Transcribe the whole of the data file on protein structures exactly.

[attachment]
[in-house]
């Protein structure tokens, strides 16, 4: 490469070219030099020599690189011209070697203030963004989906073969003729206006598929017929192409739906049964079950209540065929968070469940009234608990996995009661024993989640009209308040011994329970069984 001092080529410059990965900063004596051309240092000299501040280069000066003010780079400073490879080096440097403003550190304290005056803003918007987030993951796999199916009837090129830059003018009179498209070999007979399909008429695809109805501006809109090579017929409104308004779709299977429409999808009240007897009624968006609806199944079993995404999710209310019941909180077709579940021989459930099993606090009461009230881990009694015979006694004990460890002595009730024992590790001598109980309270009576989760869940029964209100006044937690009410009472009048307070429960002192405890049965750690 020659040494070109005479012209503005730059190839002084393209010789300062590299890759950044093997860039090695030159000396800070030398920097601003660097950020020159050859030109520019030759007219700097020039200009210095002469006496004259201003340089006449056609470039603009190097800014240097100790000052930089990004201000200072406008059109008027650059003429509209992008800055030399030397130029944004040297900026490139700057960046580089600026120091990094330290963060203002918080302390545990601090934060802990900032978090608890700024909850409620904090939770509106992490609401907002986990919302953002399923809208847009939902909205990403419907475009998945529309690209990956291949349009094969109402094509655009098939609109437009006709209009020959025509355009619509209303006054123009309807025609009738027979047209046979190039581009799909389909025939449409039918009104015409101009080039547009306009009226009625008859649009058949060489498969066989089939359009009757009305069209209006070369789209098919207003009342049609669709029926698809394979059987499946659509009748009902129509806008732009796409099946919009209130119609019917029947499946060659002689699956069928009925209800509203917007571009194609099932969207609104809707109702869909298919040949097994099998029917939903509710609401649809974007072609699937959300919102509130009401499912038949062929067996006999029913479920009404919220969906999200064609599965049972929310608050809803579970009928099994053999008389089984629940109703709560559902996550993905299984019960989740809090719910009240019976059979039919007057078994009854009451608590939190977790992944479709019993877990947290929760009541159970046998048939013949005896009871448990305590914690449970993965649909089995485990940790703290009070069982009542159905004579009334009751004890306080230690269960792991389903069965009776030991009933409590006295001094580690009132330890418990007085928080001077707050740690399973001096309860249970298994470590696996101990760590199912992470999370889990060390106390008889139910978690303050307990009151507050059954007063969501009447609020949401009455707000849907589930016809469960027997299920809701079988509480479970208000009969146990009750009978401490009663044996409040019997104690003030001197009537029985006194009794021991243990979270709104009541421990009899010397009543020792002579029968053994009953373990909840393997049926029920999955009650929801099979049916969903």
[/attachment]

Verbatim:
[in-house]
């Protein structure tokens, strides 16, 4: 490469070219030099020599690189011209070697203030963004989906073969003729206006598929017929192409739906049964079950209540065929968070469940009234608990996995009661024993989640009209308040011994329970069984 001092080529410059990965900063004596051309240092000299501040280069000066003010780079400073490879080096440097403003550190304290005056803003918007987030993951796999199916009837090129830059003018009179498209070999007979399909008429695809109805501006809109090579017929409104308004779709299977429409999808009240007897009624968006609806199944079993995404999710209310019941909180077709579940021989459930099993606090009461009230881990009694015979006694004990460890002595009730024992590790001598109980309270009576989760869940029964209100006044937690009410009472009048307070429960002192405890049965750690 020659040494070109005479012209503005730059190839002084393209010789300062590299890759950044093997860039090695030159000396800070030398920097601003660097950020020159050859030109520019030759007219700097020039200009210095002469006496004259201003340089006449056609470039603009190097800014240097100790000052930089990004201000200072406008059109008027650059003429509209992008800055030399030397130029944004040297900026490139700057960046580089600026120091990094330290963060203002918080302390545990601090934060802990900032978090608890700024909850409620904090939770509106992490609401907002986990919302953002399923809208847009939902909205990403419907475009998945529309690209990956291949349009094969109402094509655009098939609109437009006709209009020959025509355009619509209303006054123009309807025609009738027979047209046979190039581009799909389909025939449409039918009104015409101009080039547009306009009226009625008859649009058949060489498969066989089939359009009757009305069209209006070369789209098919207003009342049609669709029926698809394979059987499946659509009748009902129509806008732009796409099946919009209130119609019917029947499946060659002689699956069928009925209800509203917007571009194609099932969207609104809707109702869909298919040949097994099998029917939903509710609401649809974007072609699937959300919102509130009401499912038949062929067996006999029913479920009404919220969906999200064609599965049972929310608050809803579970009928099994053999008389089984629940109703709560559902996550993905299984019960989740809090719910009240019976059979039919007057078994009854009451608590939190977790992944479709019993877990947290929760009541159970046998048939013949005896009871448990305590914690449970993965649909089995485990940790703290009070069982009542159905004579009334009751004890306080230690269960792991389903069965009776030991009933409590006295001094580690009132330890418990007085928080001077707050740690399973001096309860249970298994470590696996101990760590199912992470999370889990060390106390008889139910978690303050307990009151507050059954007063969501009447609020949401009455707000849907589930016809469960027997299920809701079988509480479970208000009969146990009750009978401490009663044996409040019997104690003030001197009537029985006194009794021991243990979270709104009541421990009899010397009543020792002579029968053994009953373990909840393997049926029920999955009650929801099979049916969903």